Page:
China is considered one of the top destinations for expat assignments, according to the Global Mobility Survey 2012. However, the condition of the air in many of China’s fast developing cities leaves a lot to be desired.
Beijing, or “Greyjing” as it has been dubbed, is full of centuries old heritage sites and cultural gems, however, the chronic air pollution makes it one of the worst cities to live in. Lung cancer rates among the cities 20 million inhabitants are rising, say the cities health officials. Many multinational companies consider Beijing to be a hardship posting, and despite the extra allowances this classification brings, some executives are leaving.
On bad days, Beijing is covered in a brown smog which gets in houses, stings the eyes and darkens the sky in the daytime. Smoke from factories and heating plants, winds blowing in from the Gobi Desert and fumes from millions of vehicles can combine to blanket the city in this pungent shroud for days. This is the reason behind English-speaking residents sometimes calling the city “Greyjing” or “Beige-jing”.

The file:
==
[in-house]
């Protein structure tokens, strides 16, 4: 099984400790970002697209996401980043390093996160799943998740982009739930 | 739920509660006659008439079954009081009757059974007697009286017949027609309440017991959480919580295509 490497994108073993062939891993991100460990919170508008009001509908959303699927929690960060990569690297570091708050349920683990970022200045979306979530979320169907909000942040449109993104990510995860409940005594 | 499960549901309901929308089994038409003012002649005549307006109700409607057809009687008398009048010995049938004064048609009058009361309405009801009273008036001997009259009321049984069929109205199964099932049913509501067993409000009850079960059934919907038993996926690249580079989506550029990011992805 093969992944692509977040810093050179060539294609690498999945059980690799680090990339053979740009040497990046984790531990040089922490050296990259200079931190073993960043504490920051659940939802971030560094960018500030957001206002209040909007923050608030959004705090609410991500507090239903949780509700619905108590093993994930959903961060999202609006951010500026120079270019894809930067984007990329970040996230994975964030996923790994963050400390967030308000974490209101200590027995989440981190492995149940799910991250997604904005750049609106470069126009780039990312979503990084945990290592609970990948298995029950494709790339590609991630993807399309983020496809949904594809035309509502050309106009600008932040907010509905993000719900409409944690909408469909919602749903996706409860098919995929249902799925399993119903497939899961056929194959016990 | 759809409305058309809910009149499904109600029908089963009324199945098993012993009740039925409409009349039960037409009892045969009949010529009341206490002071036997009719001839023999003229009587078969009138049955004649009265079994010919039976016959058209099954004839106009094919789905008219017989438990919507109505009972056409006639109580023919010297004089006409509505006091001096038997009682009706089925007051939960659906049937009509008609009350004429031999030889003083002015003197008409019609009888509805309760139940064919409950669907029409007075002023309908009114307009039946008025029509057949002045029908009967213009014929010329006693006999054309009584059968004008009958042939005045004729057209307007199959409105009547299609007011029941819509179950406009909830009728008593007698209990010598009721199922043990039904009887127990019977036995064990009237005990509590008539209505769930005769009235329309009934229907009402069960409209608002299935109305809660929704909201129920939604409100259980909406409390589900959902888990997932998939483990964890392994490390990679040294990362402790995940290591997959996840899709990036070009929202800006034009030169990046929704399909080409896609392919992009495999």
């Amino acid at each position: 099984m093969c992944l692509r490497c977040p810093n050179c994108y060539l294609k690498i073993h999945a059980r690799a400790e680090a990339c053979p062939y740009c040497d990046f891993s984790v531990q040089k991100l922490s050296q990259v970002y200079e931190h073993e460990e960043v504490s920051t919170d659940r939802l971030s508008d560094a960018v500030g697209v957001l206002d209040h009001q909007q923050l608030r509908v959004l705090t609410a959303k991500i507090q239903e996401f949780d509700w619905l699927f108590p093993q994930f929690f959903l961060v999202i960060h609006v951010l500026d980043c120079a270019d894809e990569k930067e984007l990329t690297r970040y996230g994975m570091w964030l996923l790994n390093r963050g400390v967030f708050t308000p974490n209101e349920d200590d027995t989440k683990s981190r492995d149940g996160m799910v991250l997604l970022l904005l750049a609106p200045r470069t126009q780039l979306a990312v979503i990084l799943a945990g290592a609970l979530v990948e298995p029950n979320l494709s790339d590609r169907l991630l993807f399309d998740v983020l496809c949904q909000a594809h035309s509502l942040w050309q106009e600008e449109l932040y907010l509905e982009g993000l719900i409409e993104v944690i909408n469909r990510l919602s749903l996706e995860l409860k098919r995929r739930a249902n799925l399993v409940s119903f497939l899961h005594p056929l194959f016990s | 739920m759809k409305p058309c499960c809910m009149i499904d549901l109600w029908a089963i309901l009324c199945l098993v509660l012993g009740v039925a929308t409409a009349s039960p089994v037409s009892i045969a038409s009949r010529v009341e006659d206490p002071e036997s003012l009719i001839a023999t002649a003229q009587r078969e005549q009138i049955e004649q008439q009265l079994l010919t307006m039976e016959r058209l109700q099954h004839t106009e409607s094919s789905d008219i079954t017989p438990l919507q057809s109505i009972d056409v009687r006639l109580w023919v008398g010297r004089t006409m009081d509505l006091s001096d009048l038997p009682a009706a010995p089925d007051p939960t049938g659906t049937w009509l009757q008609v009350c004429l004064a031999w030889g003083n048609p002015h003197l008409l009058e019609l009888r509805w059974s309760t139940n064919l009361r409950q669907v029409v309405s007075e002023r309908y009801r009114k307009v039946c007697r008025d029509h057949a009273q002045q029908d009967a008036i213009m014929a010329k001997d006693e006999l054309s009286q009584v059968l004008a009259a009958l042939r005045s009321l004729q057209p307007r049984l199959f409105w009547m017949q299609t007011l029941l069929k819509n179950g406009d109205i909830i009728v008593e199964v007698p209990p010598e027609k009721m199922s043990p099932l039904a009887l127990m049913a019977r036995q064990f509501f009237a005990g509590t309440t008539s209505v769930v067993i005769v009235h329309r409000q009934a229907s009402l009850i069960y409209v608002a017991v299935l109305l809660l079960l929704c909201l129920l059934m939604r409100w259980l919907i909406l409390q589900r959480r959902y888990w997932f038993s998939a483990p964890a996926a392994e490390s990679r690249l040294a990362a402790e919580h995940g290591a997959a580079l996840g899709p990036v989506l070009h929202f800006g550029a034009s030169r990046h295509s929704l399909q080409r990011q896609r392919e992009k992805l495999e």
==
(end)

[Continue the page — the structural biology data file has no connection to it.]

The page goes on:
The US embassy’s Twitter feed has hourly posts on the air quality in Beijing and some expatriates plan their days around the air quality. “On a bad day, you’re going to change your plans,” American Chauvon Venick, who moved to Beijing from Los Angeles with her lawyer husband and young daughter earlier this year, told Reuters.
“You wake up, look outside and it’s a great day, you skip whatever you’re going to do and go outside to enjoy it. If it’s a really bad day, maybe we’ll go and do something inside.”
Last year, the state-run China Daily quoted a Beijing health official as saying the lung cancer rate in the city had increased by 60 percent during the past decade, even though the smoking rate during the period had not seen an apparent rise.
The Economist Intelligence Unit’s liveability index this year ranked Beijing’s pollution at 4.5, with 5 being the worst. Out of 70 cities surveyed, the only ones rated worse were Mumbai, New Delhi, Karachi, Dakar, Dhaka and Cairo.